As for "communication" look into the Hurricane, wildfire, earthquake and other disasters there have been and their impact - one of the first things to go in any major event is telephone/internet at the local level and is often the last to come back.

Think about 'general' information and where you can get it when the internet is unavailable and cell service is too. The good old standby battery operated radio will still be working. The Conelrad or Civil Defense network was an example of general communication years back and today it is the more general "Emergency Alert System" (google it and check the FEMA website for more).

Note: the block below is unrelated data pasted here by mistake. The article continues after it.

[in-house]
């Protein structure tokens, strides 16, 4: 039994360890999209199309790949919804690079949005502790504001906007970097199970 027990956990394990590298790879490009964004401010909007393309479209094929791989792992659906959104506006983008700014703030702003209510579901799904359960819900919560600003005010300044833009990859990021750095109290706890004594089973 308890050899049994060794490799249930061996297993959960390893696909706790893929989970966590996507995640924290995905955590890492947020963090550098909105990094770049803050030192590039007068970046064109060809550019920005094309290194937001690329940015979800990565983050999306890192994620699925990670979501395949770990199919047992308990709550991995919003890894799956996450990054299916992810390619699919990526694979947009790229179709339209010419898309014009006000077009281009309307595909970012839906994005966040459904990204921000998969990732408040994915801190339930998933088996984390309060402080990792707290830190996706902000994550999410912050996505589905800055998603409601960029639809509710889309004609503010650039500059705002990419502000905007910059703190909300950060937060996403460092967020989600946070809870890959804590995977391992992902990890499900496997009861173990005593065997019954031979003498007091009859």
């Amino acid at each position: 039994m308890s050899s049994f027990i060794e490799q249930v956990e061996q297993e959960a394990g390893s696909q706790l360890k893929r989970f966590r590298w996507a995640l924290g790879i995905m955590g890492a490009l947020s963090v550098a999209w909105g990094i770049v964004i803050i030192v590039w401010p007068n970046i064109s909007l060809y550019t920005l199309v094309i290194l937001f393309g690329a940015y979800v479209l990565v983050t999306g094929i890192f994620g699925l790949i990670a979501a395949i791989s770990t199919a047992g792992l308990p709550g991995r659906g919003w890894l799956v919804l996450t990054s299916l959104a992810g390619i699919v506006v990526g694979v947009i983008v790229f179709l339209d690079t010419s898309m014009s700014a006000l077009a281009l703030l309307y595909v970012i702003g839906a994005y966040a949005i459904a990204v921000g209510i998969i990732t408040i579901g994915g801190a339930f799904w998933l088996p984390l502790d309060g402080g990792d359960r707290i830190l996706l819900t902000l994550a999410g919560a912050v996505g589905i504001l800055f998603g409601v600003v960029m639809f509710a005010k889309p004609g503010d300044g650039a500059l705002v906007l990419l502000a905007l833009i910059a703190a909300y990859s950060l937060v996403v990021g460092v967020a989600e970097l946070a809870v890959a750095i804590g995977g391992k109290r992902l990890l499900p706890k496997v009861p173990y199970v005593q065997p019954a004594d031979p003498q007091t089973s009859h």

Point being, having something that will pick up NOAA weather information, local radio stations - all of which will carry EAS bulletins - will give you access to very valuable information that will help you survive and know what's going on.

I saw this 'communications' thing as a serious gap in my planning so I got a ham license and now can use those ham tools along with GMRS FRS and even CB radios to not only listen but to talk back when needed. Yes, I've also got the battery run AM/FM radio too.

Paul -